Reported Violent Crime in San Diego Rises in 2015

San Diego experienced an increase in violent crime reports in the first half of 2015, according to FBI crime statistics released Tuesday.

Between January and June last year, there was a 9 percent jump in violent crimes, compared to the same time period in 2014.

The rise matches a national trend, though across the U.S., the uptick in violent crime rates was smaller – 1.5 percent.

Every year, the FBI collects crime statistics from 13,000 law enforcement agencies. The categories considered violent crimes are murder, rape, aggravated assault and robbery.

“There are other local agencies that do their own crime reports, but this is the only one that’s done at the national level, regional level and local level,” said Special Agent Darrell Foxworth.

He explained all categories of violent crime saw an increase nationwide: 9 percent for rape, 6 percent for murder and 2 percent for aggravated assaults.

The figures are used to help law enforcement and inform the public.

“It’s used for a number of purposes. It gives the community and law enforcement a snap shot to say ‘OK, well, do we need to look at where our resources are dedicated?’” Foxworth said.

Locally, one type of crime was just slightly down. San Diego police documented 17 murders in the first half of 2015 compared to 19 homicides in the first half of 2014.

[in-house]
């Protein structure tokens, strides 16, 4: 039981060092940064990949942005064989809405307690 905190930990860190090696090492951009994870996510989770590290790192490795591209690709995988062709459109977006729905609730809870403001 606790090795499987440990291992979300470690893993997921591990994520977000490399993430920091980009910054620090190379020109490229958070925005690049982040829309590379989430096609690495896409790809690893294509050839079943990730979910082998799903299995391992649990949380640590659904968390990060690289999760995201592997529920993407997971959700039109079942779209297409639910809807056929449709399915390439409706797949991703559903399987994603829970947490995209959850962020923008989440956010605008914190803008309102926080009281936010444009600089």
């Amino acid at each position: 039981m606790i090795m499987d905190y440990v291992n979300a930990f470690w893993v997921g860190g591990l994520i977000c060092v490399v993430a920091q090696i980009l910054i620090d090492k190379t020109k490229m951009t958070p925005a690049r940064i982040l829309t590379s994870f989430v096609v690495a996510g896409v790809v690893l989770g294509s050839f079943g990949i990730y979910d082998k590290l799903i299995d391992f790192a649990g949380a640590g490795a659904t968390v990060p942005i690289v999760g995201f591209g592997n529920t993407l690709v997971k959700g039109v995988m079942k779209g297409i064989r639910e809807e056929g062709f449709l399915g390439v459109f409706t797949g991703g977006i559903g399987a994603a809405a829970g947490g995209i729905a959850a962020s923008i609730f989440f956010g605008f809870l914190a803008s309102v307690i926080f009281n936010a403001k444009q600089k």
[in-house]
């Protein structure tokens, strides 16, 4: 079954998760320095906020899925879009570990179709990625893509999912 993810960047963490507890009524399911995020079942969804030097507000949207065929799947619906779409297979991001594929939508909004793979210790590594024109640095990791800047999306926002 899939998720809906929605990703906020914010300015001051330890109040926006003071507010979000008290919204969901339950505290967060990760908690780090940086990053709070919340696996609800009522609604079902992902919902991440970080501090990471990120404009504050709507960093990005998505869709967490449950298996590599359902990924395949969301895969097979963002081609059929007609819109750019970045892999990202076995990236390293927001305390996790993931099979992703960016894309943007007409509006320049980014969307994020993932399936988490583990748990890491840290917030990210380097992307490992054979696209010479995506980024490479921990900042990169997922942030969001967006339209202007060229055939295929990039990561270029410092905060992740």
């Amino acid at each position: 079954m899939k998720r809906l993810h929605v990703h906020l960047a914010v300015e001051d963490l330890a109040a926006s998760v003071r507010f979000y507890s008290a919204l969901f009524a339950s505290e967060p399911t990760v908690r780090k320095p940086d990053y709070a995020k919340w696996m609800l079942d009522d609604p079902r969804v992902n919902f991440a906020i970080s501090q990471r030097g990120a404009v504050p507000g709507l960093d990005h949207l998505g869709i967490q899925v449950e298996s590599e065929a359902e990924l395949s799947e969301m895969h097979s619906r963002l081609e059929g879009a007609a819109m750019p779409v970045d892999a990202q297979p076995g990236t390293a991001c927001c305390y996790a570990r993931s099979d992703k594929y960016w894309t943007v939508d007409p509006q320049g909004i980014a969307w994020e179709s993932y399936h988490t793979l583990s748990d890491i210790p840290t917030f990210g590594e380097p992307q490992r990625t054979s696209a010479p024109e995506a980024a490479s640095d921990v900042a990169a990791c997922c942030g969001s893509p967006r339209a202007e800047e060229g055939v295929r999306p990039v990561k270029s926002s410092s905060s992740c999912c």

According to Foxworth, the increase in violent crimes was mostly centered in the aggravated assault category.

“So, the violent crime rate increased in San Diego approximately 9 percent, which was basically 254 more offenses reported to law enforcement,” Foxworth said.

He stressed the 9 percent violent crime increase amounts to only 254 more incidents.

“Just because we say we have a 9 percent increase in the violent crime rate, there again when you look at the overall population of San Diego as 1.3 million, and we’re looking at an overall increase of just 254 offenses, I don’t want people to become too excited about that,” Foxworth said.

These numbers are preliminary. When the final report comes out later this year, the FBI calculates the percentages on a per capita basis so law enforcement agencies can get a better feel for any areas that need improvement.

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